Liberally flour your work surface and the dough, and roll until you have a square about 10″ on a side.  Now, roll each corner of the square out into a thinner flap.  What you’ll end up with is a thick-ish diamond of dough about 5-6″ on a side with thinner flaps.  Brush the top of the dough off, and place the packet o’ butter in the center of the thick-ish square of dough.  Fold up one flap at a time to completely encase the butter in dough.  Don’t forget to brush off all the excess flour.  You might need to use a bit of ice water here to get the four flaps to stick together over the butter.  For you visual guys out there, what you should end up with is something that looks like a dough envelope with a butter letter inside of it.  Make sure the butter is all the way enclosed in the detremps (de dough).  If you have futzed about with this for awhile, wrap it in plastic and throw it in the fridge for 30 minutes or so.

Flour your work surface again, and pound the packet of dough with your rolling pin to flatten it somewhat and start to make it a bit bigger.  Roll your dough into a rectangle about 16″X8″.  Work with short strokes up and down the packet until things are nice and pliable.  This will help keep your dough from ripping.  If you do get a tear in your dough, patch it with some flour.

Brush off the surface of the dough very well, then the brush the surface with just a bit of ice water. (This is a Shirley Corriher trick, and she swears that, not only does this help to keep things cold, but that she gets a better rise because of the additional steam.  Try this, or not–it’s here as an additional step, if you want to give it a shot.  It goes against what I say in Thing to Know #1.  On the other hand, Shirley has never steered me wrong.  I’ve not tried it yet.  If you have, I’d love to hear about your results). Fold the dough in thirds, like a business letter, being sure to brush off the excess flour.  Keep the edges as square as possible.  Repeat the rolling and folding a second time.  Wrap the whole thing in plastic wrap, and mark a “2” on the wrap with a sharpie.  Traditionally, you’re supposed to make finger indentions, but I figure that God made sharpies for this purpose.  Besides, if you accidentally dent your pastry, you might get confused.  If you’re me, anyway.  Throw the now twice turned dough into the fridge for an hour.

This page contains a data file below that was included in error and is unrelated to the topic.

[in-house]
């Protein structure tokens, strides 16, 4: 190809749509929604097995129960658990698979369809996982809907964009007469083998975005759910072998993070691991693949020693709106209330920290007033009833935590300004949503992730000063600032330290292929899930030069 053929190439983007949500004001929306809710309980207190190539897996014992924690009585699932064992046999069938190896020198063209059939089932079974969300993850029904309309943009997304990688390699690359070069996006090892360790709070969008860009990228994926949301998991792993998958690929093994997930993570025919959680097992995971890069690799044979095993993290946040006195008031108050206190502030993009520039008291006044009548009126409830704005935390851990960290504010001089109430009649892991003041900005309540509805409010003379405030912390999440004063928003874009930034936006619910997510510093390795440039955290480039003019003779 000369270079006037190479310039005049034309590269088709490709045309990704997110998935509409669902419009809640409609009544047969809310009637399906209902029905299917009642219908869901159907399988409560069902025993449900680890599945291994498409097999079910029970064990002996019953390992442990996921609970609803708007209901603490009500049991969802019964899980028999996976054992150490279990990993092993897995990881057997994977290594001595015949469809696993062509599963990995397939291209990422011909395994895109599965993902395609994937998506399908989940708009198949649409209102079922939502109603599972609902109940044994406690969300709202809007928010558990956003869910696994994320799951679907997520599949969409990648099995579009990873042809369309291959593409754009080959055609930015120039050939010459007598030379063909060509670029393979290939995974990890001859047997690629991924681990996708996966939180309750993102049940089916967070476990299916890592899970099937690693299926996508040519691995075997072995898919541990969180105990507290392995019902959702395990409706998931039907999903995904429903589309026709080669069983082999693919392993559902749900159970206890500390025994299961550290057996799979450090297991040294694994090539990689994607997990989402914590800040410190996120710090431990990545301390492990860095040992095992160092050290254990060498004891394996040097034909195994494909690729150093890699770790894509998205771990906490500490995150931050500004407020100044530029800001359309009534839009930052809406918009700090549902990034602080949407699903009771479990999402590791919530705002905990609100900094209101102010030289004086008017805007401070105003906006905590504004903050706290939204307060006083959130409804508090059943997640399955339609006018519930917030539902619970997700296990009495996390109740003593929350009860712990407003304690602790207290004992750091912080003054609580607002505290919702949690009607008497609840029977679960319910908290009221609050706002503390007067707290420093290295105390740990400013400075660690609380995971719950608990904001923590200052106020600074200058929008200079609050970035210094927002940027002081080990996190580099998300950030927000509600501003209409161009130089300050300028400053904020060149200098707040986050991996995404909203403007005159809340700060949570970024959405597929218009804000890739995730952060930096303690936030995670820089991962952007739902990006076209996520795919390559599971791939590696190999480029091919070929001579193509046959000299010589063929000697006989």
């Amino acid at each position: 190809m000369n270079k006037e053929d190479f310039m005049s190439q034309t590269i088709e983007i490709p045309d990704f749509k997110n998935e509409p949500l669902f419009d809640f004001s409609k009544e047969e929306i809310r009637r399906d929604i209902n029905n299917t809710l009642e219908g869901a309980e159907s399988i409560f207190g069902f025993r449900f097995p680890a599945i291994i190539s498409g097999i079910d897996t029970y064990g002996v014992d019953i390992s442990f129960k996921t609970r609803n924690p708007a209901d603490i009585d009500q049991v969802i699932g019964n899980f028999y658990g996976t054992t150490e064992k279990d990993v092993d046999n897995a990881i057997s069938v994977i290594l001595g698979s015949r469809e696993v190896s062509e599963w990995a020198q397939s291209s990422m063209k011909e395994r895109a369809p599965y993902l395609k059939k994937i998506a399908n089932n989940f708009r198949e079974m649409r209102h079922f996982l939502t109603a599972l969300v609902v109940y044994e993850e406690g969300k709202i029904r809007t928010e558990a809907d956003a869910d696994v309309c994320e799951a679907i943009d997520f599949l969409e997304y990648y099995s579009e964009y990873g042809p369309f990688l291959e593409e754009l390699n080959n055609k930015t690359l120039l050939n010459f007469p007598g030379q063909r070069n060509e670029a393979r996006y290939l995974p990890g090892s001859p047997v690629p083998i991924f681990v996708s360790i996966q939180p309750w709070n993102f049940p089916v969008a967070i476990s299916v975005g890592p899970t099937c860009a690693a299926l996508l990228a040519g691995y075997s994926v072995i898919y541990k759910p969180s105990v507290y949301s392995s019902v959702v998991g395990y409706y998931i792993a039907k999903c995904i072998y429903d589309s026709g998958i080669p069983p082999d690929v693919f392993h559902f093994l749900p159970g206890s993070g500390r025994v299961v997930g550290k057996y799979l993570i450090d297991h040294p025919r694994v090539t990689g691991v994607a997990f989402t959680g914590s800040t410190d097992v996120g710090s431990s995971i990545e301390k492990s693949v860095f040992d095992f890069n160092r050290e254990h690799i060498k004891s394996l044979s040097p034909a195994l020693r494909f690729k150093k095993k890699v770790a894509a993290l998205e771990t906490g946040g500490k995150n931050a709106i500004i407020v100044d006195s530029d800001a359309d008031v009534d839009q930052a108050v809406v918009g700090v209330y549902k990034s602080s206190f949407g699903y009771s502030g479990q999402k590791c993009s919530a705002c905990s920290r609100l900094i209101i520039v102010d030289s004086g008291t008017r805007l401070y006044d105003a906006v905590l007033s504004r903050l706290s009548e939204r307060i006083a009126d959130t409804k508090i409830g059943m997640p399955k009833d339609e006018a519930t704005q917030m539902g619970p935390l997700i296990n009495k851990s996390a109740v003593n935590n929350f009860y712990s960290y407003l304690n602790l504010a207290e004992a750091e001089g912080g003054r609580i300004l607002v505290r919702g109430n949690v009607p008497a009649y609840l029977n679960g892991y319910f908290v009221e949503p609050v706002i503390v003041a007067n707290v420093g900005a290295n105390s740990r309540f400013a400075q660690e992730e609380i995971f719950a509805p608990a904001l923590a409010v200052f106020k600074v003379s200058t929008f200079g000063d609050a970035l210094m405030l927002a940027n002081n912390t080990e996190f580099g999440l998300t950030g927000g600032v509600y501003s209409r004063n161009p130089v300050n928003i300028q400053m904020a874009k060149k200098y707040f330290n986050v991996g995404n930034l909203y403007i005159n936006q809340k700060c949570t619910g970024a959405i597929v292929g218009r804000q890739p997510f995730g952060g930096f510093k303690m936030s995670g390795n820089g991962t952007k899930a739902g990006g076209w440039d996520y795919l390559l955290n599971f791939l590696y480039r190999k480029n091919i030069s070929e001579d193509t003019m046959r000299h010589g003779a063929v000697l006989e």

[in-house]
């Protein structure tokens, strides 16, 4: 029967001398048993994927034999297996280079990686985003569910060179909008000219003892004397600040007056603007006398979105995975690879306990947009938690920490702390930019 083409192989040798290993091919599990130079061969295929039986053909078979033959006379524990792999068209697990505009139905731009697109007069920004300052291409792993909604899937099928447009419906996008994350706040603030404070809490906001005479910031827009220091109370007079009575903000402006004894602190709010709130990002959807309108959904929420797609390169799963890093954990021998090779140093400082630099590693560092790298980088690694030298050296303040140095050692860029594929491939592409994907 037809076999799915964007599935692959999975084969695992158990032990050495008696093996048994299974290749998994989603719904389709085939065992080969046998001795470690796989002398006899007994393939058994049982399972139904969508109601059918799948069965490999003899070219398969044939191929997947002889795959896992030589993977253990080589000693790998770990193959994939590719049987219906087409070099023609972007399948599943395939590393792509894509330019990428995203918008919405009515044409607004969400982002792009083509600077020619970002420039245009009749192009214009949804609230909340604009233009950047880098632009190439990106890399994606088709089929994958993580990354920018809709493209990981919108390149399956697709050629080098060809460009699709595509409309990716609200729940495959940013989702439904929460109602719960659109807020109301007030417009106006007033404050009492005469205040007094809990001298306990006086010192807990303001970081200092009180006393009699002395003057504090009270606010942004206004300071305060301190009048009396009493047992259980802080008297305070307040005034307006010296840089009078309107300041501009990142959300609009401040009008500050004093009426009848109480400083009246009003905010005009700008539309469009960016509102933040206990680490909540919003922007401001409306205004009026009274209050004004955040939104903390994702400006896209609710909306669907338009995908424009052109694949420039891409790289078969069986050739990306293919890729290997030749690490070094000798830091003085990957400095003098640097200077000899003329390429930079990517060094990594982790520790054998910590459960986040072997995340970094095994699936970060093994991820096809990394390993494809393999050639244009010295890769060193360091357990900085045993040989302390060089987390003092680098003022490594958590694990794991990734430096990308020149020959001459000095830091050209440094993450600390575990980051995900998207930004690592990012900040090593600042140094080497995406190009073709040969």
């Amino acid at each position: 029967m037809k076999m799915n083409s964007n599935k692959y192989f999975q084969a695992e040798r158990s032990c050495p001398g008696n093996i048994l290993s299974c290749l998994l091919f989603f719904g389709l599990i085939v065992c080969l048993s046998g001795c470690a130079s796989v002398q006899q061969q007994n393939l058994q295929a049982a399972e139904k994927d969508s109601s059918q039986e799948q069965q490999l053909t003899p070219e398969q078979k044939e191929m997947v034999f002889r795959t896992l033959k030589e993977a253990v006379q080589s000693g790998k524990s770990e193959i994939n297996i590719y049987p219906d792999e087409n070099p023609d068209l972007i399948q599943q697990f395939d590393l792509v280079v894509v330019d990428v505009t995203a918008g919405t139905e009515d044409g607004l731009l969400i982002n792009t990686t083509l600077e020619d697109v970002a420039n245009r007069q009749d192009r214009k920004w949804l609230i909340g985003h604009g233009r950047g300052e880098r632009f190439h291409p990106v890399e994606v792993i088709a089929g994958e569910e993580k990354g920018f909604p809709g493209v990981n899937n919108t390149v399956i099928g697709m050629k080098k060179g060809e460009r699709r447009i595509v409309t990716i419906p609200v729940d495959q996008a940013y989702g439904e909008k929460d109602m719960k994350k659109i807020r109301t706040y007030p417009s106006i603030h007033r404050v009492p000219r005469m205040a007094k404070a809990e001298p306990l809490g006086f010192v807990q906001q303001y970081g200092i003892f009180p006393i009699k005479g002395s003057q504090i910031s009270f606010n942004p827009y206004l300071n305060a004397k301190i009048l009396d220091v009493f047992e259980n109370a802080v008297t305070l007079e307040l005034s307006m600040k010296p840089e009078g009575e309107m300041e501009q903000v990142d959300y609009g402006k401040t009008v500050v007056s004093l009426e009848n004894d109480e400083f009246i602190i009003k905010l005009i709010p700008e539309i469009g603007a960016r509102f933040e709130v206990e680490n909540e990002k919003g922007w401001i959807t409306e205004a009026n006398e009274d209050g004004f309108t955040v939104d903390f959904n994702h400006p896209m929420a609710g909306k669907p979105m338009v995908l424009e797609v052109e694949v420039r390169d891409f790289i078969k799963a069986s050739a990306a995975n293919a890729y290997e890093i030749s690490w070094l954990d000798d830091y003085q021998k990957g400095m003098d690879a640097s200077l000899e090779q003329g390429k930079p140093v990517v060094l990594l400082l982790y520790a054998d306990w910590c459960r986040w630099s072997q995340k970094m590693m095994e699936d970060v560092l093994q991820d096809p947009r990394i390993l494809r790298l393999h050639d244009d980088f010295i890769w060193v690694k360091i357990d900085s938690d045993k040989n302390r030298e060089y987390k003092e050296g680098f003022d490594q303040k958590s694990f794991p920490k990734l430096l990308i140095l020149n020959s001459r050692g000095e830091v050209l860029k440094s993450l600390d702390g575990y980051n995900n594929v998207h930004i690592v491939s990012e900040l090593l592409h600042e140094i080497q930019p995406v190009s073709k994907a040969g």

After an hour, take the dough out and give it two more turns.  Use the ice water step, or not.  If at any time you feel the butter starting to slide around inside the dough, throw it back in the fridge.  Conversely, if the butter gets too hard, whack it a few times with the rolling pin to help keep it pliable.  After the 2nd (4th) turn, wrap it up, mark it with a “4,” and throw it in the fridge overnight.

The next day, take your dough out, whack it with the rolling pin a few times, and give it two more turns.  Always keep the edges as square and even as possible, and always roll to a 16″x8″ rectangle.  Roll to a finished thickness of 1/4″, and the dough is finally ready to be used.  Hooray!

More Rules to Know

  1. When cutting puff pastry, be sure to cut straight down without twisting, or you might stick some of your layers together and inhibit a nice, even rise.
  2. Flip cut pastry over before baking.  Let cut pieces chill in the fridge for 30 minutes before baking.
  3. Placing a sheet of parchment paper on top of the puff pastry before baking can help you achieve a more even rise.
  4. If you use egg wash, be very sparing, and don’t let any run down the cut sides of the pastry.  The egg wash will glue the layers together, and you won’t get a good rise.
  5. Don’t bake puff with an uncut edge.  It won’t puff, and you will have wasted your time.
  6. If you don’t want your puff to rise (if you’re making a Napoleon, for example) prick it all over with a fork, put a piece of parchment on top and weight it down with a couple of cookie sheets.  Even so, if your dough is particularly ebullient, you might have to take it out a couple of times and, using oven mitts, press down on the cookie sheets to keep the dough flat.

Whew!  I think that’s all I have to say about making puff pastry right now.  Besides, my peas are all mushy.

Later in the week, I might post some Things to Do with Puff Pastry ideas.  I hope this answers some of your puff pastry questions–maybe even some that you didn’t even know you had.  Any other questions?  Please leave a comment, and I’ll see if I can’t help you out.